• Qualitative Analysis of Current Child Custody Evaluation Practices
    Authors: Carolyn J. Ortega, Stephen E. Berger, Keywords: Forensic psychology, psychological testing, assessment methodology, child custody. DOI:10.5281/zenodo.1125475 Abstract: The role of the custody evaluator is perhaps one of the most controversial and risky endeavors in clinical practice. Complaints filed with licensing boards regarding a child-custody evaluation constitute the second most common reason for such an event. Although the evaluator is expected to answer for the family-law court what is in the “best interest of the child,” there is a lack of clarity on how to establish this in any empirically validated manner. Hence, practitioners must contend with a nebulous framework in formulating their methodological procedures that inherently places them at risk in an already litigious context. This study sought to qualitatively investigate patterns of practice among doctoral practitioners conducting child custody evaluations in the area of Southern California. Ten psychologists were interviewed who devoted between 25 and 100% of their California private practice to custody work. All held Ph.D. degrees with a range of eight to 36 years of experience in custody work. Semi-structured interviews were used to investigate assessment practices, ensure adherence to guidelines, risk management, and qualities of evaluators. Forty-three Specific Themes were identified using Interpretive Phenomenological Analysis (IPA). Seven Higher Order Themes clustered on salient factors such as use of Ethics, Law, Guidelines; Parent Variables; Child Variables; Psychologist Variables; Testing; Literature; and Trends. Evaluators were aware of the ever-present reality of a licensure complaint and thus presented idiosyncratic descriptions of risk management considerations. Ambiguity about quantifying and validly tapping parenting abilities was also reviewed. Findings from this study suggested a high reliance on unstructured and observational methods in child custody practices.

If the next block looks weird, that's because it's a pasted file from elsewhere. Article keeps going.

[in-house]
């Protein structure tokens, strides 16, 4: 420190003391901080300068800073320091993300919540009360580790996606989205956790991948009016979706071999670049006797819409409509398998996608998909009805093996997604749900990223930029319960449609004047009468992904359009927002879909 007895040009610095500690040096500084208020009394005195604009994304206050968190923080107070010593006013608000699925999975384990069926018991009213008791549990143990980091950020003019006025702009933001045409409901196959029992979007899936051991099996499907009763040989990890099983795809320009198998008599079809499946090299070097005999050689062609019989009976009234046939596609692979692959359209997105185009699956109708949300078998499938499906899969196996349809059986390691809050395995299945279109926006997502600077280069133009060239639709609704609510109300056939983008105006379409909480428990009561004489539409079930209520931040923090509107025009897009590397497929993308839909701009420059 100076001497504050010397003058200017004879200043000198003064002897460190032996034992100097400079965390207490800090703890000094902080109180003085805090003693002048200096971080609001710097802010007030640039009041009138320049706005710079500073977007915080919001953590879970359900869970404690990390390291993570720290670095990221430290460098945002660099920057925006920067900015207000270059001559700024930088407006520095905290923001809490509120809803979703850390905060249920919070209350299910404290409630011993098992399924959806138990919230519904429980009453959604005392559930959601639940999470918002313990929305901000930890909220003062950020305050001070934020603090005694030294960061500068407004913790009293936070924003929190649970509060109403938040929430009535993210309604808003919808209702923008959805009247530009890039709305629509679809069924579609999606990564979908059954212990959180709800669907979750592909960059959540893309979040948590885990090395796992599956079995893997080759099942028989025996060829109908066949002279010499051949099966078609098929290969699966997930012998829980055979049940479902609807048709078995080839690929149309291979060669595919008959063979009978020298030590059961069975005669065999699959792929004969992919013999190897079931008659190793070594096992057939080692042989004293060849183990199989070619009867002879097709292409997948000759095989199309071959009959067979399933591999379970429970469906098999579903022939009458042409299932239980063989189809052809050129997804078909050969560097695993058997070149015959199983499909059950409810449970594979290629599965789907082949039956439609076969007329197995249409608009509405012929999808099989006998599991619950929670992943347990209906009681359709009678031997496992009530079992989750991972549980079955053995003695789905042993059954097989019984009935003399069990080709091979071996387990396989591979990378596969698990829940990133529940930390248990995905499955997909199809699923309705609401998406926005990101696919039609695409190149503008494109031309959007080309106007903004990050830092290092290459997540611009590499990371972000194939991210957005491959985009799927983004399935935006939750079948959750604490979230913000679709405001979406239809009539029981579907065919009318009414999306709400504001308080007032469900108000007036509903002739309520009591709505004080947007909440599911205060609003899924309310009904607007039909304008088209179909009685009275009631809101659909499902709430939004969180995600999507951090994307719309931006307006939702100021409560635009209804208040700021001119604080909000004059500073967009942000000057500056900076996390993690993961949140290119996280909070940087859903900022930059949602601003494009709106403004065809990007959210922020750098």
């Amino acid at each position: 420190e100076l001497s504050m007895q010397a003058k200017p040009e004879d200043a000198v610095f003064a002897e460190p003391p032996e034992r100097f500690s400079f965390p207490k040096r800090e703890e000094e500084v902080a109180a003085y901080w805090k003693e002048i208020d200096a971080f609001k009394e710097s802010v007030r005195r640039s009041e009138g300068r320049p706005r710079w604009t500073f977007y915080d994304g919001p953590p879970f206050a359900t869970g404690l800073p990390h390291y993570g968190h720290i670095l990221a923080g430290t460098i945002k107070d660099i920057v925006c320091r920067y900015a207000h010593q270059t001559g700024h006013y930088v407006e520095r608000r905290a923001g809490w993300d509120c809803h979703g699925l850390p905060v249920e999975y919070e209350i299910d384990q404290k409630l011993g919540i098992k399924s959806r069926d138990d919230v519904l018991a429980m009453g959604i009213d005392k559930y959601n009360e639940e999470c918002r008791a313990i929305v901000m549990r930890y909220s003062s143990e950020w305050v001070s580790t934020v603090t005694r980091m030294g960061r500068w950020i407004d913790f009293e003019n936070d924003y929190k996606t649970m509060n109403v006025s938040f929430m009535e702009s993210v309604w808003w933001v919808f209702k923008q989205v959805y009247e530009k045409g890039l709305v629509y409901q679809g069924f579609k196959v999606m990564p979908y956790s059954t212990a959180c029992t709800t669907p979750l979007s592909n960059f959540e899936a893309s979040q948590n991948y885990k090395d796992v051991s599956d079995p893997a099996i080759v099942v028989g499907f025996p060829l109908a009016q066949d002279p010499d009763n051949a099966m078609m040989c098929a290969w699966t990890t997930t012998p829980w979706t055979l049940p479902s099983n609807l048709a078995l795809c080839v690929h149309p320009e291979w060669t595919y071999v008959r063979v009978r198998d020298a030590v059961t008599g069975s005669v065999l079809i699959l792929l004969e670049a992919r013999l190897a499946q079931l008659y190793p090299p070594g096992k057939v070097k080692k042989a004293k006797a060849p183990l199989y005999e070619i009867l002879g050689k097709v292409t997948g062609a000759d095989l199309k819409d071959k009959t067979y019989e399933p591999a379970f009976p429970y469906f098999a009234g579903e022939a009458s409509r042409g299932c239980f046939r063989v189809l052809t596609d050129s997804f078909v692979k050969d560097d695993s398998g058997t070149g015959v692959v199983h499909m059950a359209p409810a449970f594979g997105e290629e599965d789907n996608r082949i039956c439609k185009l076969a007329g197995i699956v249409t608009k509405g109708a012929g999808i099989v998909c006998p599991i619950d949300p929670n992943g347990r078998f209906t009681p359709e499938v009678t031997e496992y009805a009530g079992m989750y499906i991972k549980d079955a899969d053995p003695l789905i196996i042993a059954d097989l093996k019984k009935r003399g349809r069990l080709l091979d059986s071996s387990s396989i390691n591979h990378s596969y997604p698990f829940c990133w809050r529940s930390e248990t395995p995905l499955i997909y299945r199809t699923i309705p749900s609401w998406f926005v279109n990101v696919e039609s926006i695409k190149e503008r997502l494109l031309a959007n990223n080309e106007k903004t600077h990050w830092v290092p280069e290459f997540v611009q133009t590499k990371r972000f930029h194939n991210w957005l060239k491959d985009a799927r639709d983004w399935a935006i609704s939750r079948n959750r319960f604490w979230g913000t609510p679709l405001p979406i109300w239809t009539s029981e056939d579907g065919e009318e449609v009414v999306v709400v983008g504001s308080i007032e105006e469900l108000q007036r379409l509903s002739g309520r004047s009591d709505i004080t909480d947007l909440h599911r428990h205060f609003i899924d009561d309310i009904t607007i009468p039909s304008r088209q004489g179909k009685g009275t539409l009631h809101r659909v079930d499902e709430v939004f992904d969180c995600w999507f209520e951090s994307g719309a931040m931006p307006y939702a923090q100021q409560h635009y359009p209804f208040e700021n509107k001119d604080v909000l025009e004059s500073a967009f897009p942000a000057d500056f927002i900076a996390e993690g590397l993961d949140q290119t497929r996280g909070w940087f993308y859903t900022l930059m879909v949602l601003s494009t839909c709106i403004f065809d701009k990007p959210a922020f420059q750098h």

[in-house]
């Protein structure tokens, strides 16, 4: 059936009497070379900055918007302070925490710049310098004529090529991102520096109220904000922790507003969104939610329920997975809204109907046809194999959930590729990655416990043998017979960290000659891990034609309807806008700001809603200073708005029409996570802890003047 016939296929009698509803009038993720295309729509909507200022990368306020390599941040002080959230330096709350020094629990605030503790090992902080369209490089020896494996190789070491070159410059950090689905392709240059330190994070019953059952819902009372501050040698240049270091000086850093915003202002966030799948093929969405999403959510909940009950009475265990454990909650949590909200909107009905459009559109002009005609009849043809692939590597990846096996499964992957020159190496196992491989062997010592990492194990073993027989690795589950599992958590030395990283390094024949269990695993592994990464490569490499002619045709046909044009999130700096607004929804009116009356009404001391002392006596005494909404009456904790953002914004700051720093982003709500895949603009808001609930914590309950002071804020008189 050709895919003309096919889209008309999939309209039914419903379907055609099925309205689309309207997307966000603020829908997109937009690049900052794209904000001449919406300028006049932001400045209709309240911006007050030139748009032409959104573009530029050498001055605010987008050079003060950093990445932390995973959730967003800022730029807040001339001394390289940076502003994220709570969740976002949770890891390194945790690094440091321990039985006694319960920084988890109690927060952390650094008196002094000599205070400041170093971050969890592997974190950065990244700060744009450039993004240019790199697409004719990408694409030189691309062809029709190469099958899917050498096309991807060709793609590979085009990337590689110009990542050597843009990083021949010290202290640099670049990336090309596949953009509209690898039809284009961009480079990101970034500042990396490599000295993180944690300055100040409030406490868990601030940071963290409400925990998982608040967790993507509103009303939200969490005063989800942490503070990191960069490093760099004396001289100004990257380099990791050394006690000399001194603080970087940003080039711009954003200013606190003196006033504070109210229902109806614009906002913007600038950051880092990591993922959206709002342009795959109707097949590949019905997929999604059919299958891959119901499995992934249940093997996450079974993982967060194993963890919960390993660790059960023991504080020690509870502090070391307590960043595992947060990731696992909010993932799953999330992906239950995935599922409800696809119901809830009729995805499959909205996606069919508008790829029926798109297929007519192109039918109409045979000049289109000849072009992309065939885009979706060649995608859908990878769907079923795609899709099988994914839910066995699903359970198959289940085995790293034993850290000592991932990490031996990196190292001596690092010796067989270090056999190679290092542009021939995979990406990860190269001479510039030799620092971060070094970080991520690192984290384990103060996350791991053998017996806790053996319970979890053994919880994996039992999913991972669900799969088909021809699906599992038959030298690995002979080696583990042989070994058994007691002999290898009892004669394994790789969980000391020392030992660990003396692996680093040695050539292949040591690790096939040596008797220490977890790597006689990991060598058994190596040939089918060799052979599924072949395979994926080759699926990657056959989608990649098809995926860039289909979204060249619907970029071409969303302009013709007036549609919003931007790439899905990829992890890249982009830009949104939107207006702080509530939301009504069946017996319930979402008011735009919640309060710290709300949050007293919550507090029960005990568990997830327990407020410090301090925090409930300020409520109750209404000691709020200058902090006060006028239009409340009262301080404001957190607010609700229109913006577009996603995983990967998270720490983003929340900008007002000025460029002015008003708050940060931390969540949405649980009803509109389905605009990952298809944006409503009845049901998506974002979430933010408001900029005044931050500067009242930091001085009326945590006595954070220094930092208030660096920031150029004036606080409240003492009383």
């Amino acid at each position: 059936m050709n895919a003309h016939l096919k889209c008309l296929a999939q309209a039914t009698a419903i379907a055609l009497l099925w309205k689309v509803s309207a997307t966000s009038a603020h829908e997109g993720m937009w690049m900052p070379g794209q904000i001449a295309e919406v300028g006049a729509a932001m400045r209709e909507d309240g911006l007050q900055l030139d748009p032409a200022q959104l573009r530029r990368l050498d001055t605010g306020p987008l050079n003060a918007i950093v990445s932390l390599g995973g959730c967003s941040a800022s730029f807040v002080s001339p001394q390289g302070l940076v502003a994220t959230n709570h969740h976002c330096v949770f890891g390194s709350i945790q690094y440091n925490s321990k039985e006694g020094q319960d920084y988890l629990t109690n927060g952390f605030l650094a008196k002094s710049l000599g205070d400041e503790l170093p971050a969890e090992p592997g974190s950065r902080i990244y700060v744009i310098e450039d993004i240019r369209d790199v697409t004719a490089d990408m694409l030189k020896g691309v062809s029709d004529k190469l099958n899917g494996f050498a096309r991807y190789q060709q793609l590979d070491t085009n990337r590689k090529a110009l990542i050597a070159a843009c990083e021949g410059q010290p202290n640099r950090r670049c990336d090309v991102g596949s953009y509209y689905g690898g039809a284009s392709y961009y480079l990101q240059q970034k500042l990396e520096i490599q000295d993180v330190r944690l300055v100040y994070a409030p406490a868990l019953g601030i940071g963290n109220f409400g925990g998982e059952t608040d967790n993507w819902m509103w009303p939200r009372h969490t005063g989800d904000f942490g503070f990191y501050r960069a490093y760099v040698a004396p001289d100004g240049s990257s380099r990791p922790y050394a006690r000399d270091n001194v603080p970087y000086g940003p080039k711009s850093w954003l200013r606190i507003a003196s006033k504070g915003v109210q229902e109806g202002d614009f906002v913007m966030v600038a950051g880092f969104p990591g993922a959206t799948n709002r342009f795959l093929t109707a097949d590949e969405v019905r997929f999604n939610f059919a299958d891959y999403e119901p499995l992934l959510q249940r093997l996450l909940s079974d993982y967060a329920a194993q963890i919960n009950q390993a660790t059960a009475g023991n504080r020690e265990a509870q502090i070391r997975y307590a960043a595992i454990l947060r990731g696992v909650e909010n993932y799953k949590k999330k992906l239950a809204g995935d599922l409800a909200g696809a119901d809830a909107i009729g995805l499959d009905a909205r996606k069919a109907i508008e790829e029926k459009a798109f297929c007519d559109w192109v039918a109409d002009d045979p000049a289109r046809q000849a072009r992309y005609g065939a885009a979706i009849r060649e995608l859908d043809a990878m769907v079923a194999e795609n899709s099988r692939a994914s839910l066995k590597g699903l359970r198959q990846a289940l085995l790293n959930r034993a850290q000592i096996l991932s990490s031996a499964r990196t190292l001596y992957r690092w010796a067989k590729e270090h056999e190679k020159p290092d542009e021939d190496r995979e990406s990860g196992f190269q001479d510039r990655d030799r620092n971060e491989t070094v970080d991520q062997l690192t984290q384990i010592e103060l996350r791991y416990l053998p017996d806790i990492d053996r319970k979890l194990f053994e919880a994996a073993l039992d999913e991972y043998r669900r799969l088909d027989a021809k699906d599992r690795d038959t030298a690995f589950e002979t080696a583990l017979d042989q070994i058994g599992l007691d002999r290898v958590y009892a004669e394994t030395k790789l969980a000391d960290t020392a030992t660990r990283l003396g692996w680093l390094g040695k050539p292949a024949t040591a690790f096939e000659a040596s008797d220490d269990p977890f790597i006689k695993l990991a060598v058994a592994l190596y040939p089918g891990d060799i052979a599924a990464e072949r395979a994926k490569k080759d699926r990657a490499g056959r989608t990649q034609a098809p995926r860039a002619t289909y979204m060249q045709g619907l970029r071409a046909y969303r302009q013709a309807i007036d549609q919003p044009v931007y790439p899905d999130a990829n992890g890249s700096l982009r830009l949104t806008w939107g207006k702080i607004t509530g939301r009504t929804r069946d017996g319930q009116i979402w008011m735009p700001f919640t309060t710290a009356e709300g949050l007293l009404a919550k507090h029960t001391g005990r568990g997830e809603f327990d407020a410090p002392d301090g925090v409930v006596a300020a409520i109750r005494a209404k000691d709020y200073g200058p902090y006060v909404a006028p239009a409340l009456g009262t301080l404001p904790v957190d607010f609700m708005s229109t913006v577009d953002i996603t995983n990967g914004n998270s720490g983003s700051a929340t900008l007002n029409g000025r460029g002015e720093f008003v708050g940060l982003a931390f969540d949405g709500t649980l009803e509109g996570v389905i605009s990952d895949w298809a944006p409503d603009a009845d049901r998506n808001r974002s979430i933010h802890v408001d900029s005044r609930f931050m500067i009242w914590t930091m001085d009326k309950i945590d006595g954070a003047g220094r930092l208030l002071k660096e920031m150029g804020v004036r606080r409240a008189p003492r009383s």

• Teaching English to Engineers: Between English Language Teaching and Psychology
    Authors: Irina-Ana Drobot, Keywords: Cognition, ESP, motivation, psychology. DOI:10.5281/zenodo.1125117 Abstract: Teaching English to Engineers is part of English for Specific Purposes, a domain which is under the attention of English students especially under the current conditions of finding jobs and establishing partnerships outside Romania. The paper will analyse the existing textbooks together with the teaching strategies they adopt. Teaching English to Engineering students can intersect with domains such as psychology and cultural studies in order to teach them efficiently. Textbooks for students of ESP, ranging from those at the Faculty of Economics to those at the Faculty of Engineers, have shifted away from using specialized vocabulary, drills for grammar and reading comprehension questions and toward communicative methods and the practical use of language. At present, in Romania, grammar is neglected in favour of communicative methods. The current interest in translation studies may indicate a return to this type of method, since only translation specialists can distinguish among specialized terms and determine which are most suitable in a translation. Engineers are currently encouraged to learn English in order to do their own translations in their own field. This paper will analyse the issue of the extent to which it is useful to teach Engineering students to do translations in their field using cognitive psychology applied to language teaching, including issues such as motivation and social psychology. Teaching general English to engineering students can result in lack of interest, but they can be motivated by practical aspects which will help them in their field. This is why this paper needs to take into account an interdisciplinary approach to teaching English to Engineers.